idence time has been considerably
cal.) This is one of the unusual cases of keratitis in
cases of EKC, subeptruncated, the potential for viral
which a modestly potent corticosteroid, such as Alrex
ithelial infiltrates (which
(q.i.d. for one week, then b.i.d. for one to two more
do not stain) can
weeks), quickly brings resolution in most cases.
develop. When these
cause symptomatic,
0.2%, Bausch & Lomb). We genervisual compromise, a steroid will
ally treat symptomatic patients
readily clear this unique, immune
q.i.d. for one week, then b.i.d. for
keratitis. This generally requires
one to four weeks, until the phase
two to four months of tapering
of exacerbation subsides. Artificial
therapy. Our routine has been to
tears complement virtually all acute
use Lotemax q.i.d. for one month,
ocular surface conditions, but there
t.i.d. for one month, b.i.d. for one
is no need for an antibiotic.
month, and then once-daily for one
month. It usually takes two to four
Development of thick membranes can be
months for sufficient viral antigen
seen in more advanced cases of EKC.
to be physiologically leeched from
After instillation of topical anesthetic,
Keratoconjunctivitis (EKC)
If the EKC is severe, and espestromal residence. So when the
these membranes (note both superior
cially if tarsal conjunctival memsteroid taper is completed, any
and inferior tarsal) were peeled away
branes have formed, there can be
small infiltrates that might reform
with minimal bleeding. Zylet was then
epithelial compromise. The key here should be symptomatically miniused q2h for two days, then q.i.d. for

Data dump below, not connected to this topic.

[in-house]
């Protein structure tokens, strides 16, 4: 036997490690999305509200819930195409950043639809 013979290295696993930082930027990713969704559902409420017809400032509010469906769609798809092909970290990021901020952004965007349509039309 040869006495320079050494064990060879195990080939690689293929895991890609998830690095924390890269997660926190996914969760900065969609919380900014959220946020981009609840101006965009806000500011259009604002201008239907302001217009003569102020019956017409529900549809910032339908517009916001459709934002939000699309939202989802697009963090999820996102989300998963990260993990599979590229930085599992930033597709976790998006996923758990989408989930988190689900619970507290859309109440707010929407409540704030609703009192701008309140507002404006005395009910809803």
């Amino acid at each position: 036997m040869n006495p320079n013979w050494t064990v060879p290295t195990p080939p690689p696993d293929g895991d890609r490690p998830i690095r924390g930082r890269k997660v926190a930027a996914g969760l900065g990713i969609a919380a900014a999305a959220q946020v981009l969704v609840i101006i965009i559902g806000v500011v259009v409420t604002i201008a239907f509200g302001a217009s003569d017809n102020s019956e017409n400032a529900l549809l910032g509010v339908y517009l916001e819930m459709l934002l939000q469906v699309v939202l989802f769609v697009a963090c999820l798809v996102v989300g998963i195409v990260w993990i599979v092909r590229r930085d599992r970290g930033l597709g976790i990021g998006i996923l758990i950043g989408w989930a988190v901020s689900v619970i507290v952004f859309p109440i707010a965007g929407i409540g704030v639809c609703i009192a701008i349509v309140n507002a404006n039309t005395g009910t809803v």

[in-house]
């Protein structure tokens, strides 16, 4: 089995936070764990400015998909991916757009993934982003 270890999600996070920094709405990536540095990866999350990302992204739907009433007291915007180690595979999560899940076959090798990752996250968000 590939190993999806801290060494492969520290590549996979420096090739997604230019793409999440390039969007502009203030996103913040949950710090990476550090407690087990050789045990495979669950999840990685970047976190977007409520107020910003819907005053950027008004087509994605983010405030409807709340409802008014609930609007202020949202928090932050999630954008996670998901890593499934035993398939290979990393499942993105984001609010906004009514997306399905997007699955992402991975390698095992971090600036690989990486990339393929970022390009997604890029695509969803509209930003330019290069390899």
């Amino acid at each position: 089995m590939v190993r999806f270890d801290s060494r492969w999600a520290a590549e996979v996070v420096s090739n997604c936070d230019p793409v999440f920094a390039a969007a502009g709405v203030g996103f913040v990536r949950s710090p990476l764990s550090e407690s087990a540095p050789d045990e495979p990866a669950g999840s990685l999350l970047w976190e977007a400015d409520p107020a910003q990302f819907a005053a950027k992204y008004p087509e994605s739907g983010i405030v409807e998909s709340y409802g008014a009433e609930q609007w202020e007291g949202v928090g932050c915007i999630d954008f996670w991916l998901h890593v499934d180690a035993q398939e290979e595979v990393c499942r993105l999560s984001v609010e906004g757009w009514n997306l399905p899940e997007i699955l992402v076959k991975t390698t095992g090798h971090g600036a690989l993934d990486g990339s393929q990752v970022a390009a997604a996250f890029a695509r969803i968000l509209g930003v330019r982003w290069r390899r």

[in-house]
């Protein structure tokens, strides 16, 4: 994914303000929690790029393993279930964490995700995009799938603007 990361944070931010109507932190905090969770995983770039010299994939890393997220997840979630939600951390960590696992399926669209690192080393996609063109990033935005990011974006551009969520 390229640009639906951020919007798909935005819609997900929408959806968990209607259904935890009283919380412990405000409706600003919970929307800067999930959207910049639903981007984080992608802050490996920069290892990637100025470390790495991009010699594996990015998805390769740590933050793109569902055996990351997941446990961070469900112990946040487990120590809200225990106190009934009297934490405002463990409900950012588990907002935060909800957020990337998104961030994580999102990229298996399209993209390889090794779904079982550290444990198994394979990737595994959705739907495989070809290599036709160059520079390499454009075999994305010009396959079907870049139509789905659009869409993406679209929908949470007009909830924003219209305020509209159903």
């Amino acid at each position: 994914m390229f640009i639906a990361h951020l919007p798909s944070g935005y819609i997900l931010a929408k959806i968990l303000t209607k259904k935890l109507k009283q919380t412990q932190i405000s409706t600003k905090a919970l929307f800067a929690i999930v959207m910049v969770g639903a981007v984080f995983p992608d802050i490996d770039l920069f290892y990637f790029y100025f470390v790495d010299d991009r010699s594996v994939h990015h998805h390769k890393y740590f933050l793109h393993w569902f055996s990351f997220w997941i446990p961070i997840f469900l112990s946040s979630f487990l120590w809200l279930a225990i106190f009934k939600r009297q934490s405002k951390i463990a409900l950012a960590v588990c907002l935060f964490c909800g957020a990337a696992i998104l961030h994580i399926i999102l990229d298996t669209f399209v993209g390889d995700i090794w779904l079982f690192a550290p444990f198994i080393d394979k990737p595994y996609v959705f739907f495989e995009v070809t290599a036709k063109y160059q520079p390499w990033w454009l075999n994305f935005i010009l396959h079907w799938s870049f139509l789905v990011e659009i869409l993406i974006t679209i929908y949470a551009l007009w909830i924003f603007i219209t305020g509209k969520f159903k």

is to physically peel away these
mal, or silent.
four days.
membranes, as they exert toxic and
Pearls for Using Combination Drugs
mechanical trauma to the epithe• Any time you see any process at or near the limbus, it is inflammatory in nature.
lium. Be sure to wear gloves when
Herpetic infection can present at this area, but will typically be linear (as opposed to oval)
performing this procedure, as minor
in morphology.
bleeding often results.
• In any acute, unilateral red eye with a serous discharge, be sure to rule out herpetic
These membranes are a marker
of intense inflammation, and as
• Never (or rarely) taper combination drugs below q.i.d. because subtherapeutic levels of
such, corticosteroid therapy is of
antibiotic set the stage for antibiotic resistance.
paramount importance. We gener• In the context of a red eye with a mild secondary iritis, instill a short-acting cycloplegic
ally use Lotemax (loteprednol
agent, particularly if a pure antibiotic is used. A combination product will generally elimi0.5%, Bausch & Lomb) q.i.d. for a
nate such an iritis without the need for a cycloplegic, though this is a fine clinical point.
week. By the end of this period,
natural healing will likely have
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Combination Drugs
antigenic (stromal immune) keratitis is largely pre-empted. (See also
“Adenoviral Infections: Take
Charge of EKC,” page 10A.)
Note: since Betadine stings,
always pre-treat the cornea with a
drop of proparacaine. Furthermore,
to diminish any patient discomfort,
we generally instill a drop or two of
Voltaren (diclofenac sodium,
Novartis Ophthalmics) or Acular
LS (ketorolac tromethamine,
Allergan) before, and again after
the treatment.
Following the in-office treatment
as described above, we always prescribe Lotemax, usually q.i.d. for
four to six days, to dampen or eliminate any residual inflammatory
Herpes Simplex Keratitis
Here is another condition that
commonly demonstrates considerable epithelial compromise.
Since corticosteroids cause local
immunosuppression, their use is
contraindicated—an exceedingly
well-known principle. No authori-
needed, unless there is clear evidence of concurrent bacterial infection.
Fungal ( fusarium ) infection with stromal
Topical Viroptic (trifluridine,
Monarch Pharmaceutical), perhaps